End of an error
Sony has announced it is to deliver its last MiniDisc stereo next month ending an era which began in 1992. The format only ever had limited success outside of Japan and was ultimately doomed by the rise of recordable CDs and MP3 players.
Sony had intended MiniDisc to become users' format of choice as a higher quality digital replacement for cassettes and was a more accessible version of the Digital Audio Tape. Sony claimed that recordings would last for more than 30 years however this proved to be bogus when tests revealed it was possible to wipe disks with a magnetic field.
The original MiniDisc machines cost $750 while a playback-only version cost $549 when launched in the US in December 1992. Over the following year only 50,000 units sold. What kept the format alive was that the Japanese loved them. This was mostly because CDs were more expensive and teenagers proved receptive to buying MD singles.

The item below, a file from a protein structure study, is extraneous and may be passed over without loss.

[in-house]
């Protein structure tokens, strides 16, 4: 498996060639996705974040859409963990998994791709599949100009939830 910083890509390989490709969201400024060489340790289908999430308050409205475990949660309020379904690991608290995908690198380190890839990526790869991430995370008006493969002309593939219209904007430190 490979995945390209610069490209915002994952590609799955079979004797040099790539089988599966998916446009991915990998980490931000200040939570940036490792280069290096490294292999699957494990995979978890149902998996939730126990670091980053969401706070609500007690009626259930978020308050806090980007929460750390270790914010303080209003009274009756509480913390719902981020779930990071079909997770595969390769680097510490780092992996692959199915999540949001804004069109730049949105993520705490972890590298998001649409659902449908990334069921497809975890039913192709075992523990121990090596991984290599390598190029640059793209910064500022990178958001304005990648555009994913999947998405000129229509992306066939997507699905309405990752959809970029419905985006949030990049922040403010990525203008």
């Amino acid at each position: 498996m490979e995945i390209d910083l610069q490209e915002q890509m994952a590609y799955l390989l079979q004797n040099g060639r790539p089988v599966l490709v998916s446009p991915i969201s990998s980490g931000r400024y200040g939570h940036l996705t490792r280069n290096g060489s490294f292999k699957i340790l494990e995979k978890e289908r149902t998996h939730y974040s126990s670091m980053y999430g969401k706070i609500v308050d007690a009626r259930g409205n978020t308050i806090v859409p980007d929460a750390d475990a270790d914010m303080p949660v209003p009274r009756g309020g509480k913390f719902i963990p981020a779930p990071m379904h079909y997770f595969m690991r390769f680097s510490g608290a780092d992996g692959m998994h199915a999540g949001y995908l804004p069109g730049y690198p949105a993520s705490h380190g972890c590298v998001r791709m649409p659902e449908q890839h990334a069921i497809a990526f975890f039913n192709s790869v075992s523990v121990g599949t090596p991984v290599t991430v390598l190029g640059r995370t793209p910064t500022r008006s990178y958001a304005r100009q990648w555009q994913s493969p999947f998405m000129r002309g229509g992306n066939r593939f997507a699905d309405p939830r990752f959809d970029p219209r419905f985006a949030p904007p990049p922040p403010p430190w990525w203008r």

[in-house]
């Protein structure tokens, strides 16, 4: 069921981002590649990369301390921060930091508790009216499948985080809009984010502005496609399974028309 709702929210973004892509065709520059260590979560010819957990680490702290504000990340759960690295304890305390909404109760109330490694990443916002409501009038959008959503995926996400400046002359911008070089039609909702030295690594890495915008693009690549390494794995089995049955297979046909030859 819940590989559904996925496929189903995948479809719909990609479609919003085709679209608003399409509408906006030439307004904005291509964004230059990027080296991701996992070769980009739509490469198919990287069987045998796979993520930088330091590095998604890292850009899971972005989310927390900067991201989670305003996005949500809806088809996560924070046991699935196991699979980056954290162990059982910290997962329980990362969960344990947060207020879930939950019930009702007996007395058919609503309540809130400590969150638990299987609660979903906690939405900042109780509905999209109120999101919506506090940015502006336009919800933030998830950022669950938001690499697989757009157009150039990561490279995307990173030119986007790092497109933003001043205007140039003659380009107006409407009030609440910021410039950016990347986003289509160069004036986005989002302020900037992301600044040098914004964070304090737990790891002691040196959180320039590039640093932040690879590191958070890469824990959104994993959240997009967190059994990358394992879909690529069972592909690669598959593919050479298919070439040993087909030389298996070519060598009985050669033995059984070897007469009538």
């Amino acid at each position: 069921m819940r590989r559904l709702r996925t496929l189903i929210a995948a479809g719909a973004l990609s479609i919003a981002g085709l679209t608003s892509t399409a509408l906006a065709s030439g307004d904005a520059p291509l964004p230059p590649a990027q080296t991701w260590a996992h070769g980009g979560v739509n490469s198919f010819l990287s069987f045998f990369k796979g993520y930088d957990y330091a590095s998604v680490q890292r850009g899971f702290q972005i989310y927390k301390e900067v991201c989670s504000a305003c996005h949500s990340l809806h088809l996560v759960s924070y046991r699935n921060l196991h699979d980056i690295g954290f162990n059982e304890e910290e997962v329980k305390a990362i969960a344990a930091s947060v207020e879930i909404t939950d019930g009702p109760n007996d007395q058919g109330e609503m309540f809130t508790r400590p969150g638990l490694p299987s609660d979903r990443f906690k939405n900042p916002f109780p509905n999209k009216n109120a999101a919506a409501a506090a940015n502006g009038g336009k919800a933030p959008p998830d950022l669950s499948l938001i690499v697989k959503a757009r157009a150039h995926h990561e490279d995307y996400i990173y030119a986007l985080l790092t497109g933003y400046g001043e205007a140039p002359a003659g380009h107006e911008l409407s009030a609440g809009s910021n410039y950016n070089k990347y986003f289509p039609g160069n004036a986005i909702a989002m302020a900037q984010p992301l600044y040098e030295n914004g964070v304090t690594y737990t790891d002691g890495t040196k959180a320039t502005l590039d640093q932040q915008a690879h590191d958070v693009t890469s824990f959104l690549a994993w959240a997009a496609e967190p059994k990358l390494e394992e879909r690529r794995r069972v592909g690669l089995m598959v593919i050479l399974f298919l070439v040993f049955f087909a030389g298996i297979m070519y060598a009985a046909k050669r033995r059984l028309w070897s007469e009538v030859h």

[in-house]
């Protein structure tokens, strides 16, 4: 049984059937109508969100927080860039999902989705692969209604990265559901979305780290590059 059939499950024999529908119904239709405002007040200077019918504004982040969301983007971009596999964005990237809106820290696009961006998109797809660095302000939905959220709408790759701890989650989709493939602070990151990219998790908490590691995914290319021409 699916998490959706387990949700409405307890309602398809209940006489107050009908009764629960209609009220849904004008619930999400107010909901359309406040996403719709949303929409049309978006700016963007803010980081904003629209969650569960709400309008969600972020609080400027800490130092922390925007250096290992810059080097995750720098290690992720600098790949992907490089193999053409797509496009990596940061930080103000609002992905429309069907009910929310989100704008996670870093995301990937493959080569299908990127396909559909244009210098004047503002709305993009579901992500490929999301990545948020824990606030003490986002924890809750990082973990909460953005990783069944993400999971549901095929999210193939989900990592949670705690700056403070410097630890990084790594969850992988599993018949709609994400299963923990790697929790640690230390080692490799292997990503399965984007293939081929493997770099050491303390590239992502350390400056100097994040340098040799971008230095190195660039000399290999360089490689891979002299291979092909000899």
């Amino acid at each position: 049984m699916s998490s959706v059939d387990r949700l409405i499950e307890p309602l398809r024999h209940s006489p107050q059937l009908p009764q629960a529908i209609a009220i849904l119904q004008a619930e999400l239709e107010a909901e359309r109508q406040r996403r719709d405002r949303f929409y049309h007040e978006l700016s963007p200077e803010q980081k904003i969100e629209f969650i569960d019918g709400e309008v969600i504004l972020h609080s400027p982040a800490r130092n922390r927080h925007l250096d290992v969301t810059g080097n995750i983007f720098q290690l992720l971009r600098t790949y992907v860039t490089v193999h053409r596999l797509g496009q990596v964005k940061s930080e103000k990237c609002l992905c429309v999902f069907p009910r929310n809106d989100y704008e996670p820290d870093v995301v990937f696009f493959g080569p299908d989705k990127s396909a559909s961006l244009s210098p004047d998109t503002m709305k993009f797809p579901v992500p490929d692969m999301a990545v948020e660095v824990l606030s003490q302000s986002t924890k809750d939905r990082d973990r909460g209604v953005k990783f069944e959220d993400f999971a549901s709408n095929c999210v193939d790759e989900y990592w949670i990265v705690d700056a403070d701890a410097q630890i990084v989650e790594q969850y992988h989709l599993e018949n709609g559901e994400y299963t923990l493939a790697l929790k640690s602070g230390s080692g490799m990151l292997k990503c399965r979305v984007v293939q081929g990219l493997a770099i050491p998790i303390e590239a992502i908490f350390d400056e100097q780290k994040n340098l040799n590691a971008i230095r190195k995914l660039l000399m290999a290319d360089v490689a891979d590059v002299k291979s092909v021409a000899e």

Sony tried to relaunch the format in 2004 as Hi-MD, offering more than three times the amount of storage. This was just in time for the iPod to arrive and the format was dead in the water. Sony ended shipments of its MiniDisc portable Walkman players in 2011. The decision to halt production of MD-based hi-fi systems marks Sony’s exit from the sector. The outfit said that it will continue to make the cartridges for a while longer.